It’s a place straight out of a fairytale: deep forests, bottomless lakes, rivers that pour out of gaping holes in the mountainside, waterfalls, crystal clear azure seas and a thousand islands dotting a coastline where Roman ruins, medieval city walls and arcane necropolises sit amongst modern buildings that bear the scars of war. This complex and misunderstood (by Americans, at least) part of the world is rich with history and natural beauty, and it’s an underrated motorcycling destination—which is why I was so excited to experience it on Adriatic Moto Tours’ Adriatic Riviera Tour. Slovenia-based Adriatic Moto Tours (AMT) specializes in introducing motorcyclists to the lesser-known destinations of Central and Eastern Europe, far from the typical crowds of tourists, and showing off the region’s 2,000 years of culture and history.
Thirteen years ago, in 2004, in front of the newly renovated Old Bridge in Mostar, a monument of the 0 category on UNESCO’s world heritage list, 650 liters of coffee were made while divers competed, and the citizens of Mostar drank 8,000 cups of coffee.
The largest coffee pot in the world in a sense became the protected sign of BiH tradition and cultural heritage. The coffee pot has become a regular guest at virtually all cultural manifestation both in and out of BiH. It steals all the attention from other attractions.
The huge coffee pot is an attraction of its own, while a million people from across the world at various manifestations and events, such as the World Expo 2010 in China and the World Soccer Championship in Brazil in 2014, have drank coffee from it.
For more than three decades Semir Kazazic-Miro has been leaping from a bridge and plunging 70 feet into the ice-cold, fast-flowing waters of the Neretva River below.
Since the span was originally built in 1566, the Stari Most — or “Old Bridge” — Mostar’s main attraction has been a place where residents show off their high-diving skills.
The Stari Most has also been a prominent symbol for the peaceful co-existence of Muslim Bosniaks, Christian Croats and mostly Orthodox Serbs.
Yet rising tensions between the ethnic groups following the collapse of Yugoslavia culminated in the 1992-1995 Bosnian War, that left an estimated 100,000 people dead and nearly two million others displaced.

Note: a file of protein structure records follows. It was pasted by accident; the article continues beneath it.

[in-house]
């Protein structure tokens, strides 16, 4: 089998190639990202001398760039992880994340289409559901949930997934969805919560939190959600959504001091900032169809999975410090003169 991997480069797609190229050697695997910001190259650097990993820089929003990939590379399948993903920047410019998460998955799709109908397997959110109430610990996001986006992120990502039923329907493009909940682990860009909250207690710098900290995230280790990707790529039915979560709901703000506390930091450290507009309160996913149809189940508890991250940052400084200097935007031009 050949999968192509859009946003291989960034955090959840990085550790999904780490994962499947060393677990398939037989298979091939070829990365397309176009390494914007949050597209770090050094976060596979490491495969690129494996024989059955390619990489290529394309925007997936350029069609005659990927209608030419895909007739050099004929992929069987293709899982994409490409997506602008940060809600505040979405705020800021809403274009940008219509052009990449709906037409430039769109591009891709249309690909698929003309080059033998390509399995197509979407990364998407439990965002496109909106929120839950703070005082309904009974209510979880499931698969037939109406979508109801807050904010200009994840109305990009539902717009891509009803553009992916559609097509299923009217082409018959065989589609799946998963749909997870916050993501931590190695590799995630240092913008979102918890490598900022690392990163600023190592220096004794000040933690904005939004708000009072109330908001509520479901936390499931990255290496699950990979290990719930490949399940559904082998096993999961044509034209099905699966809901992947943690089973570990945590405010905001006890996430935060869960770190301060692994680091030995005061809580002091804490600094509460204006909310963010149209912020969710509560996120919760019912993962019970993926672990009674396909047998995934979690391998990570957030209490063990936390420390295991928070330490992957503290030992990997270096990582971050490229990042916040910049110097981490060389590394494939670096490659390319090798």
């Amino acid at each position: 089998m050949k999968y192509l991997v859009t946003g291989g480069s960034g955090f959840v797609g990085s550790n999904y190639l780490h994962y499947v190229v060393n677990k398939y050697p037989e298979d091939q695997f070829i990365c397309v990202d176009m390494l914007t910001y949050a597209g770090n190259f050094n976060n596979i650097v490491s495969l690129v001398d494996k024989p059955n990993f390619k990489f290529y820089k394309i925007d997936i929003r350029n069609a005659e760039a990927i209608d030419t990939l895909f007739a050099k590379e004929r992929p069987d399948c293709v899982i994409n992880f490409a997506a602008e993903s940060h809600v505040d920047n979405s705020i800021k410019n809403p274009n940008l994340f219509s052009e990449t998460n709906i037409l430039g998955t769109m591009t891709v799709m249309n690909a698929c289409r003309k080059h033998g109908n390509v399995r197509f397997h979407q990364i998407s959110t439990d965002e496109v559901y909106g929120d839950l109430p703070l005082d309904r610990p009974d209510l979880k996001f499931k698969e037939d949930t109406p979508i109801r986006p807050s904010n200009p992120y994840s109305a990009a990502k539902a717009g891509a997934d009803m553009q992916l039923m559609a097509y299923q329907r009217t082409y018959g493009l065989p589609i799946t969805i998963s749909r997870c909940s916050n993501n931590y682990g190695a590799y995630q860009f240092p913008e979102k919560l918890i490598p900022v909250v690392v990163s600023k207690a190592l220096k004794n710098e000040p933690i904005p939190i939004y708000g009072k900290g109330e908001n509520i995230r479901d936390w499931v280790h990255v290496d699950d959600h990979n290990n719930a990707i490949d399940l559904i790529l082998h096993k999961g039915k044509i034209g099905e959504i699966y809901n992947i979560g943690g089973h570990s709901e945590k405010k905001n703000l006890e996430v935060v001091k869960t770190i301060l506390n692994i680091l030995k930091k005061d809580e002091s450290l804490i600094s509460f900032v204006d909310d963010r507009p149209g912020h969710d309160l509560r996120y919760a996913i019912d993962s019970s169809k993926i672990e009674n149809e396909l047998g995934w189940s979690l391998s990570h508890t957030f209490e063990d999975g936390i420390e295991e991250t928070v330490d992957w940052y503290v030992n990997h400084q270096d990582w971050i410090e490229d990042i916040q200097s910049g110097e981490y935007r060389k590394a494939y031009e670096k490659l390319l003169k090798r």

Despite sniper fire and heavy shelling from the nearby hills, Kazazic-Miro and his fellow divers continued to jump from the landmark through the war.
Traces of troubled past lure at every step but the walk is peaceful on the cobbled streets of Mostar. You can hardly see signs of the war as the site was widely reconstructed and even Stari Most, the glorious Old Bridge that stood here for more than 425 years before being destroyed in 1993 by the Croats during the Bosnian War, was rebuilt.
The replica of the bridge, an engineering miracle of its time, is now as beautiful as the original in any light, and it is a sign that life is back on track in Bosnia and Herzegovina. The war took its toll on the people of Mostar but with peace came the time to heal and now the Old Town with its bridge is a UNESCO World Heritage Site.
The gravity defying stone bridge binds the two sides of a city whose story begins with its construction by a student of ‘the Michelangelo of Ottoman architecture.’
Drenched in sweat, holding onto a rock as the icy aquamarine waters of the Neretva River swirl dangerously past, I stare up at the bridge for the moment I’ve been waiting for all day: Somebody is going to jump.
The crowd yells, and in the span of three seconds one of the divers plummets 80 feet into the river below, before emerging safely.
The bridge is none other than the Stari Most, the iconic gravity-defying stone bridge whose existence spoke to the ingenuity and talent of Ottoman design and engineering, and whose destruction in 1993 came to symbolize the wanton horror of the Balkan Wars.